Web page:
“This is why Fintech Australia is advocating that government implement a principles-based regulatory framework that doesn’t allow companies to restrict access to economically important infrastructure,” Szetho wrote in an editorial for The Australian.
“Open access does not equate to other slather, unregulated and insecure misuse of consumer information. Open access is about removing company-imposed, self-interested restrictions and putting consumers in control, to have the freedom to pay how they want, to transact how they want, and to instruct institutions to share their data with whom they want.”
The debate here is relatively straight forward: access to data and infrastructure would help fintechs build and scale disruptive technologies but that same data and infrastructure is potentially a competitive advantage for banks and hence one they are reluctant to give up. Unless there is a bigger pay-off from efficiency or more satisfied customers or new products.
In the case of governments however the case should be clearer. But take access to regulatory filings. In New Zealand, for example, the Companies Office has a free, easy to use search page allowing anyone to search companies, directors and shareholders.
So a quick search of John Key, a reasonably well-known Kiwi, reveals a list of companies of which he was formerly a director, presumably until he became prime minister. Richard Hugh McCaw reveals a pack of companies including Richie McCaw Ltd, incorporated in 2004 (and obviously a good one to have got on board with early).
Richie McCaw: a good one to have got on board with early. Photo: Getty Images
But when I was at a business newspaper and budget cuts started, an early victim was our account with the Australian equivalent, the Australian Securities and Investment Commission’s registers.
Here a current company extract costs $A9, a roles-and-relationships extract $A38, a current and historical Australian registered body extract $A19. It soon adds up when you’re trying to get to the bottom of complex company structures or little-known company officers.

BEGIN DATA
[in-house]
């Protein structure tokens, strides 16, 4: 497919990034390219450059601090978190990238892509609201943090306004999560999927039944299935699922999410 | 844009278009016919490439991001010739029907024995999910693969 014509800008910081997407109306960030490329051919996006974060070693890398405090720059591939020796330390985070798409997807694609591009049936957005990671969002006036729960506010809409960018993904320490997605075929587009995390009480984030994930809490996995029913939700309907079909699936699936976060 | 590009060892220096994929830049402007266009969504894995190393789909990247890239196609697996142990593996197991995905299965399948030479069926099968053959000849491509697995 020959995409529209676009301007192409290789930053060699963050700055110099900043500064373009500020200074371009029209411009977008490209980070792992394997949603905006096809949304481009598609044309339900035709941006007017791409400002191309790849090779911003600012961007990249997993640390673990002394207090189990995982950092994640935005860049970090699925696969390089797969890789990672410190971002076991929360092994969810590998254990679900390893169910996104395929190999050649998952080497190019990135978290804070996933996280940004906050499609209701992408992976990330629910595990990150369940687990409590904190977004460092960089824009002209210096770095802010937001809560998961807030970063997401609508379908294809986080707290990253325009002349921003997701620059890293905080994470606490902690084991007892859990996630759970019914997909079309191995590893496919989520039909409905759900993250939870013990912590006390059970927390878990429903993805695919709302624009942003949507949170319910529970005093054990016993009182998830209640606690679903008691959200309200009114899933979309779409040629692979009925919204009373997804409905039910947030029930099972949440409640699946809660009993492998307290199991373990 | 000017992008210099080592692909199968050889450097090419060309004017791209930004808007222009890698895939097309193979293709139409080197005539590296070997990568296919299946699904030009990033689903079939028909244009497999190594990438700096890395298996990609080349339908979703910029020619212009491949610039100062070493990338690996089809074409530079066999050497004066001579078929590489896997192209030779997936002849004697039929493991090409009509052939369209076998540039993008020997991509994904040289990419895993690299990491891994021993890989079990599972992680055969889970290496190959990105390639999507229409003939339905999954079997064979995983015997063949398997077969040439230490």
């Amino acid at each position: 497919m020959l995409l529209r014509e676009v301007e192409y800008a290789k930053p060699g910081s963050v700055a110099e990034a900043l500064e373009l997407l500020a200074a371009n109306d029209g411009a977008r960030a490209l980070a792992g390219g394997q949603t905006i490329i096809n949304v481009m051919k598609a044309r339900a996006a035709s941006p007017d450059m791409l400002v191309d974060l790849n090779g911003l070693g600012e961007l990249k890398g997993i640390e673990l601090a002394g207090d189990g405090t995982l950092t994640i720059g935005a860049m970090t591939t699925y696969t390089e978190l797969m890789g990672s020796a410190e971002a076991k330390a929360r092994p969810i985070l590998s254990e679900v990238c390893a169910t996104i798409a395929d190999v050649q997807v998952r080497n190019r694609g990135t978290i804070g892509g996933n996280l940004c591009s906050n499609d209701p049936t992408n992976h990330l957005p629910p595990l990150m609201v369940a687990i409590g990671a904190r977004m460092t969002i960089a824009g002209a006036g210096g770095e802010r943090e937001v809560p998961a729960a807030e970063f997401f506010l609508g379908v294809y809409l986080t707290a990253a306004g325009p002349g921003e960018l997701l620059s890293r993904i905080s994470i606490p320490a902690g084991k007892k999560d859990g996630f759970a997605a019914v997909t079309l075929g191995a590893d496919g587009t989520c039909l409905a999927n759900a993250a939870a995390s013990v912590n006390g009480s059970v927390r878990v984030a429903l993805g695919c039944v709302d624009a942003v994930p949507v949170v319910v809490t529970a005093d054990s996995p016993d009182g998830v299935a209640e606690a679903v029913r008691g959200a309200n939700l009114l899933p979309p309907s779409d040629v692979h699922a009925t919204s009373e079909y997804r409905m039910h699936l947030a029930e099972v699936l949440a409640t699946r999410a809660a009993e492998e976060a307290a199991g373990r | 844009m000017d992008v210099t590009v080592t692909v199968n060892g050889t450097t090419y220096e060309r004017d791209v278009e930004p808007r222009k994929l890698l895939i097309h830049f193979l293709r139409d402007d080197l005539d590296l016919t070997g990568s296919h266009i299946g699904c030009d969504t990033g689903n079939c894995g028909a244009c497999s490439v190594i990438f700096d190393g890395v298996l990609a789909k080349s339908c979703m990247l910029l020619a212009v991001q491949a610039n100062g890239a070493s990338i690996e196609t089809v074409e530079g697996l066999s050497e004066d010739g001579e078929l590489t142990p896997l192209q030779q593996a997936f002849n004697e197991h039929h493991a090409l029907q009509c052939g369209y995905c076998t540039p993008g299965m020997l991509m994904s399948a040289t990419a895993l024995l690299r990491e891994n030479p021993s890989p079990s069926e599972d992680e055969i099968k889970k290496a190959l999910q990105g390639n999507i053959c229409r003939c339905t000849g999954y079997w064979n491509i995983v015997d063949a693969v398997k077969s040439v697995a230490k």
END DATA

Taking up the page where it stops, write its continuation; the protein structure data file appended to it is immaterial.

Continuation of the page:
This cost is not just a burden for nosy journalists, for a small business offering terms and conditions to customers – ultimately a form of credit – cheap-and-easy access to financial data and director information could be critical in decision making.
New Zealand has clearly made the call that such information should be free and the broader benefits to the economy outweigh the cost of running the data base.
South Australia made an even bigger commitment with its geological surveys of mineral deposits in the state. In conjunction with the Geological Survey of SA, Geoscience Australia and AuScope Australia, the PACE initiatives make available for free a huge amount of geological data, encouraging explorers and producers to commit more investment to the state’s resources sector.
While the surveys have cost over $A40 million to date, the return to the state has been far away in excess of that, in the billions according to the government.
Junior explorers for example – the start-ups of the resources sector – have particularly benefitted from access to geoscientific data they could not possibly have obtained themselves.
The open access to data debates will be among the most important to get right but it would be wrong to just see them a discrete cases, whether Apple or customer data. Network economics is rarely clear cut.
The bank for which I work, ANZ, has made the call its customers would benefit more from a commercial arrangement with Apple than seeking to force access.
Policymakers need to balance potential benefit for the economy against costs to taxpayers, information security and if they intervene in a market, the need for creators of intellectual property to gain a return on their investment, whether that is data or the infrastructure to use it.
Andrew Cornell is managing editor at BlueNotes
The views and opinions expressed in this communication are those of the author and may not necessarily state or reflect those of ANZ.